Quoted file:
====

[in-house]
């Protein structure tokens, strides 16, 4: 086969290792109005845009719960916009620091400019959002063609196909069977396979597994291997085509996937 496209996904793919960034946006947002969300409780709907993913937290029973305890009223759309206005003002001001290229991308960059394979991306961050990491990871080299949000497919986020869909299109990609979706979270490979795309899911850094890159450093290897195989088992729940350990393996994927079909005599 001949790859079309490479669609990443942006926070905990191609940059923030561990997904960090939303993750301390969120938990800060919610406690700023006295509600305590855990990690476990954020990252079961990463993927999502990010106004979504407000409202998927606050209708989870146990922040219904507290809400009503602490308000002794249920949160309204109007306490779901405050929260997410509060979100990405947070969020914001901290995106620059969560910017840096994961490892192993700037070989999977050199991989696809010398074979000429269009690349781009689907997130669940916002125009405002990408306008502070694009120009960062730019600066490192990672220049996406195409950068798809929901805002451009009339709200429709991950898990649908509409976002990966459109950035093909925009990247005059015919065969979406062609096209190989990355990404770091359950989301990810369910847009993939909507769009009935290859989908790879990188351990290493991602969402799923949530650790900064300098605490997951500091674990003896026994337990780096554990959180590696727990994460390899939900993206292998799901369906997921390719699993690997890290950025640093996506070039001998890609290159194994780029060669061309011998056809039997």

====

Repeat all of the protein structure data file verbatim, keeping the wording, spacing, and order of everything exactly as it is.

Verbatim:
[in-house]
């Protein structure tokens, strides 16, 4: 086969290792109005845009719960916009620091400019959002063609196909069977396979597994291997085509996937 496209996904793919960034946006947002969300409780709907993913937290029973305890009223759309206005003002001001290229991308960059394979991306961050990491990871080299949000497919986020869909299109990609979706979270490979795309899911850094890159450093290897195989088992729940350990393996994927079909005599 001949790859079309490479669609990443942006926070905990191609940059923030561990997904960090939303993750301390969120938990800060919610406690700023006295509600305590855990990690476990954020990252079961990463993927999502990010106004979504407000409202998927606050209708989870146990922040219904507290809400009503602490308000002794249920949160309204109007306490779901405050929260997410509060979100990405947070969020914001901290995106620059969560910017840096994961490892192993700037070989999977050199991989696809010398074979000429269009690349781009689907997130669940916002125009405002990408306008502070694009120009960062730019600066490192990672220049996406195409950068798809929901805002451009009339709200429709991950898990649908509409976002990966459109950035093909925009990247005059015919065969979406062609096209190989990355990404770091359950989301990810369910847009993939909507769009009935290859989908790879990188351990290493991602969402799923949530650790900064300098605490997951500091674990003896026994337990780096554990959180590696727990994460390899939900993206292998799901369906997921390719699993690997890290950025640093996506070039001998890609290159194994780029060669061309011998056809039997």